Upasana, or devotion, has two aspects-external and internal. In external worship, objects such as flowers and fruits are used and rituals, such as the fire ceremony, are performed. In internal worship, the mind and its modifications are made one pointed and inward. Then, as the Yoga sutras say, Tada Drashtuh Sva-rupe avasthanam-the seer is established in his own nature.
The schools of sakti Sadhana
There are three main schools of sakti sadhana,: kaula, misra and samaya, which correspond to the mental state and preparedness of the aspirant. All are concerned with awakening the Kundalini energy from its dormant state at the base of the spine and leading it to the crown cakra.
Kaula is a highly systematic method of spiritual discipline which uses objects-such as yantras and mandalas-as a mean of spiritual unfoldment, incorporating tem into complex rituals designed to bring the senses under control. Adherents of the school concentrate on awakening the divine force latent in the muladhara cakra ( the root cakra).
Misra means “ combination.” It is a midpoint between kaula and samaya and it is here that the student begins the transition from external to internal worship. In this school, the student masters the symbolic meaning of the yantras and mandalas and learns to internalize them with devotion. The master imparts the systematic method of leading the kundalini force to the anahata cakra the heart center, which becomes the center of concentration.
Samaya is the highest of the three school and is practiced only by accomplished yogis. The word samaya means” I am with you.” When the aspirant attains this state, he feels as though he is walking in Brahman –consciousness all the time. His ajapa japa becomes spontaneous and effortless. Even in deep sleep, he remains aware of his mantra, because mantra becomes the predominant factor in all activities of life.
This School leads the aspirant directly to moksa, liberation. At this stage, the body is regarded as a living shrine in which the divine force dwells. All practices are internal. No internal method, such as contemplation or meditation, can be accomplished without establishing perfect harmony between the mind and the breath, and the aspirant is given breathing practices to establish this harmony.
When the aspirant is fully prepared and yet still encounters obstacles, the master bestows his grace. Through his kind touch or gaze, the master gives the aspirant his power. This rare occurrence is called saktipata. It is not possible to bestow saktipata on the masses, as a few modern teachers pretend to do.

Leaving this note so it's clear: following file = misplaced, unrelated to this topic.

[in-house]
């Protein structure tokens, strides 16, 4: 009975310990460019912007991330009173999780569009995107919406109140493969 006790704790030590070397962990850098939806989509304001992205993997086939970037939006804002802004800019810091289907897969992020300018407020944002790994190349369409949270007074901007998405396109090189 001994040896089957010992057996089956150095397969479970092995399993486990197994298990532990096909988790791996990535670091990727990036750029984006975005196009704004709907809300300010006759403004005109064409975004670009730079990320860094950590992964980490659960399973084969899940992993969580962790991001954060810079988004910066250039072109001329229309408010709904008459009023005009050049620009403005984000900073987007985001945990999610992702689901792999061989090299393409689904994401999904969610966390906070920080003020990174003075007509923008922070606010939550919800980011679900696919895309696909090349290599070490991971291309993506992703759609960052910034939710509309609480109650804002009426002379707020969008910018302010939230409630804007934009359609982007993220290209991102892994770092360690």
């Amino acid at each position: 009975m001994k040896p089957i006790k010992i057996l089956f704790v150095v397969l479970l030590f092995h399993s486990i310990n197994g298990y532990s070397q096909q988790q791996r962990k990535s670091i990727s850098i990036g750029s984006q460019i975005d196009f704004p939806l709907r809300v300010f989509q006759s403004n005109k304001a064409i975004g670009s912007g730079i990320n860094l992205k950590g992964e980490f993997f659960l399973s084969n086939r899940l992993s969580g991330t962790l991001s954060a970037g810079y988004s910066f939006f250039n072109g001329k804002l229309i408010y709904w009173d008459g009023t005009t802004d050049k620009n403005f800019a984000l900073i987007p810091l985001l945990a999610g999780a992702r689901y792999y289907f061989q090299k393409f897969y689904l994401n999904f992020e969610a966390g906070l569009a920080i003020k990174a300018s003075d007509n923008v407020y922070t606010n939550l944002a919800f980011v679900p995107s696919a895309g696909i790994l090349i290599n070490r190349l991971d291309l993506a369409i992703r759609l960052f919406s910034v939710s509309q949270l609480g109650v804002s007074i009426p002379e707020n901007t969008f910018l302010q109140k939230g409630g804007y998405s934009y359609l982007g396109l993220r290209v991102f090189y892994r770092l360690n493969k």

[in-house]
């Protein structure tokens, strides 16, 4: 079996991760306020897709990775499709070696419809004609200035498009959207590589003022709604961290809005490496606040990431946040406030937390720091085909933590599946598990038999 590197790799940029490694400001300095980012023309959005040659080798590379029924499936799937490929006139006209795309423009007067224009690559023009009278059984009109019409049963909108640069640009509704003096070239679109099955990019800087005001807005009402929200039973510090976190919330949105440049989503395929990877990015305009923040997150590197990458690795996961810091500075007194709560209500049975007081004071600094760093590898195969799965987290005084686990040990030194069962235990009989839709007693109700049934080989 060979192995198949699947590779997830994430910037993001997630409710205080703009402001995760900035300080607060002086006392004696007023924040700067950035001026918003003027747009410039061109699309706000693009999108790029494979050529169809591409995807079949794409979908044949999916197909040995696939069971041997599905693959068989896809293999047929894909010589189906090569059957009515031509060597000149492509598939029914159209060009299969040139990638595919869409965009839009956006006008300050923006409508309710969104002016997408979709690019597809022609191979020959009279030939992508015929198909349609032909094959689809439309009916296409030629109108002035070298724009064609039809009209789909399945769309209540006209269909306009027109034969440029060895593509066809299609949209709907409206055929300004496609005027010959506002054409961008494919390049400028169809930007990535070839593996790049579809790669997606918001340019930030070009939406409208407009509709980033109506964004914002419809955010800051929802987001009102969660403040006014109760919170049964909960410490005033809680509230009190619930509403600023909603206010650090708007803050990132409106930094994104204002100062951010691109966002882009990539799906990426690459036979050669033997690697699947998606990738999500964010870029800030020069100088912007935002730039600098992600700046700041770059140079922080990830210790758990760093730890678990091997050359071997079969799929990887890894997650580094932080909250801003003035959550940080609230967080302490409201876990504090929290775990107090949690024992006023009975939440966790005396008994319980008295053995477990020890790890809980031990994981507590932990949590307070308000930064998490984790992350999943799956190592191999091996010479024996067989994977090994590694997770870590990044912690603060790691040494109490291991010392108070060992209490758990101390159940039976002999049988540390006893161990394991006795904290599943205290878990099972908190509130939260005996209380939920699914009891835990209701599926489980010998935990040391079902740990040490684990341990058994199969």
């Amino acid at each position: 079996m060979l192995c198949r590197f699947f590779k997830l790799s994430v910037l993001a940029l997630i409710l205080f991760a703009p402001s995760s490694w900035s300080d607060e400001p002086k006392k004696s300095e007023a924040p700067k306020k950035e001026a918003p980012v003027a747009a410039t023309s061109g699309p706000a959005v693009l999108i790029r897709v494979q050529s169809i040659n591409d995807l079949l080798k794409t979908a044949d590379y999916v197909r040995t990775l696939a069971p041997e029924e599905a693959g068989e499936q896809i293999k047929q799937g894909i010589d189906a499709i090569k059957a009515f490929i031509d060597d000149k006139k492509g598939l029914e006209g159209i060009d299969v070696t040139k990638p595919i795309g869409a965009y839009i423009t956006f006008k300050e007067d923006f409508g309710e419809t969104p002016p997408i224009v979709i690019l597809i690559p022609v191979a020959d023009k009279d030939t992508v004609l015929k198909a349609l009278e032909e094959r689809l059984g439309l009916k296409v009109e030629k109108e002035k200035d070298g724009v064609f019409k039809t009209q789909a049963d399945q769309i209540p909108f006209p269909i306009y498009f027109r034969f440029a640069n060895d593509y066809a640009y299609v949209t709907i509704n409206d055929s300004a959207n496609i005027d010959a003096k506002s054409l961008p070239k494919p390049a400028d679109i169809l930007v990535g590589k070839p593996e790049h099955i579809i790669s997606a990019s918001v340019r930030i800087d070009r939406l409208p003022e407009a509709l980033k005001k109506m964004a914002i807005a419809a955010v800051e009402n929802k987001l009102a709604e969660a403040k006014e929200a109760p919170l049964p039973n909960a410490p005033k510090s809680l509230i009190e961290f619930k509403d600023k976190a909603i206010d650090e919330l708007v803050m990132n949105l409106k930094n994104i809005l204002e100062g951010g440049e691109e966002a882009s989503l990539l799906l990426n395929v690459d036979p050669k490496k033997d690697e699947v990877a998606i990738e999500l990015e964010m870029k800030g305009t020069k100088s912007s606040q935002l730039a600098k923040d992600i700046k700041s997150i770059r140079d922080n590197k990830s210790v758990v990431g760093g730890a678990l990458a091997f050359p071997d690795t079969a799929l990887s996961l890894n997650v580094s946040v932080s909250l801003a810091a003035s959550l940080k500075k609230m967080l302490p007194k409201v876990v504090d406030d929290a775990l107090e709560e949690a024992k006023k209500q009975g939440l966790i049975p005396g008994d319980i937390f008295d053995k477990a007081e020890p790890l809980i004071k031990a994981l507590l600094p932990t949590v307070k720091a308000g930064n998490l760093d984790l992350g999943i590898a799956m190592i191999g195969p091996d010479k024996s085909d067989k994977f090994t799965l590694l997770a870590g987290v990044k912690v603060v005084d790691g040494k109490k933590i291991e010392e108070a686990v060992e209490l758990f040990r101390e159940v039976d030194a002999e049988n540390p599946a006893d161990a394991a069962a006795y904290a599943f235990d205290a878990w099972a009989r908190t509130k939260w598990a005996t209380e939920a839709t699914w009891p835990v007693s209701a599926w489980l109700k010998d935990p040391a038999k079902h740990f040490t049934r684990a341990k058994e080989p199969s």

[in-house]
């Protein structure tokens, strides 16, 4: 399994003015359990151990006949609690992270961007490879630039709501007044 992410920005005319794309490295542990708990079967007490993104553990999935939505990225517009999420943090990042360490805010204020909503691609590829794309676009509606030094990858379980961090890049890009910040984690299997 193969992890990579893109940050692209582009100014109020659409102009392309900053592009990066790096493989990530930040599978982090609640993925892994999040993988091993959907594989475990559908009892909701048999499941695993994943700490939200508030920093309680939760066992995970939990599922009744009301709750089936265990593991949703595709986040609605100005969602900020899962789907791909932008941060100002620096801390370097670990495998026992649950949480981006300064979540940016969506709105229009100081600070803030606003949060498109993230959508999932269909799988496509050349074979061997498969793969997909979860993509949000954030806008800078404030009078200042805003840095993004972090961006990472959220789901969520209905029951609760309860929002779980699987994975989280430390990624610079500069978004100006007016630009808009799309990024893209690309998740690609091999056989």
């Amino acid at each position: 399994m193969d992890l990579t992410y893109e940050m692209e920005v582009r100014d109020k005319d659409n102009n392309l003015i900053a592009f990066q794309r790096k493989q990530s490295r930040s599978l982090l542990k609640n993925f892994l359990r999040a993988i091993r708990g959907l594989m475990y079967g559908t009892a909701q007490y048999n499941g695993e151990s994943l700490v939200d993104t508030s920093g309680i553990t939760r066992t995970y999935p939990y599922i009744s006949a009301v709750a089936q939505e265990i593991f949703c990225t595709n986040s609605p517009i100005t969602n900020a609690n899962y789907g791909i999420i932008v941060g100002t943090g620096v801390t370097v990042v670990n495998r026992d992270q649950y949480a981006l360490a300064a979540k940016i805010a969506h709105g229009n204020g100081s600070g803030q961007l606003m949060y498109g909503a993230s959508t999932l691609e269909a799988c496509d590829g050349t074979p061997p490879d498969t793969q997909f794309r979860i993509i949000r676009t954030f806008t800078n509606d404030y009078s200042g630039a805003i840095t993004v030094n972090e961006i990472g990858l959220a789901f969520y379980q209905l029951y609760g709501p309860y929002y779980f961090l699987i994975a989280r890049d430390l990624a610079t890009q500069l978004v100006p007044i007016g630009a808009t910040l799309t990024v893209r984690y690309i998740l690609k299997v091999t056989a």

In all three schools of sakti sadhana, the awakening of kundalini sakti is the central theme, and initiation is given step by step. The highest initiation is called mahavedha. In mahavedha, the final knot of ignorance is cut asunder and the aspirant has access to the highest knowledge.
The technique of attaining the goal of sakti sadhana is called tantra. This is a method of helping one of realize the atman. Etymologically, the word is derived from the verb tan, which means “expansion” or “expansion” or introduction,” and the suffix tra, which means “protection” or “guide.” Thus, tantra is the path or sadhana which leads an aspirant to the highest state of protection, which is the highest state of attainment. Tantric scriptures expound the multifarious meaning of all the Tattva (principles), from the Absolute to the manifest world, including the science of mantra. The philosophy of sankhya is related to sakti sadhana or agama scripturs. It furnishes three types of evidence-direct experience, inference, and the sayings of the adepts-as does sakti sadhana. Sankhaya also accepts the teachings of the Vedas. According to Sankhya, one can attain freedom from sorrow an pain by knowing tattva jnana, the knowledge of both the gross and subtle forms of the universe.
The profound knowledge of life here and hereafter is attained through sadhana. An aspirant knows that there is nothing that actually goes to complete annihilation. No object is subject to destruction; that which we call death is a change of the form and name of that which is considered to be dead. When the body drops, the individual soul is still carried by the vehicle manufactured by desires (the unconscious mind). As long as it drives that vehicle, it is called the individual soul. The moment it drops that vehicle, it becomes one with the Absolute, in the same way that a river meets the ocean and becomes one with it.
In the Tripura Rahasya, the dialogue between Sri Dattatreya and Sri Parasurama leads the aspirant to know what duality is and what is absolute, one without second-what is dvaita and what advaita is. The state of advaita cannot be discussed, but can only be realized. Discussions are possible only in the state of duality.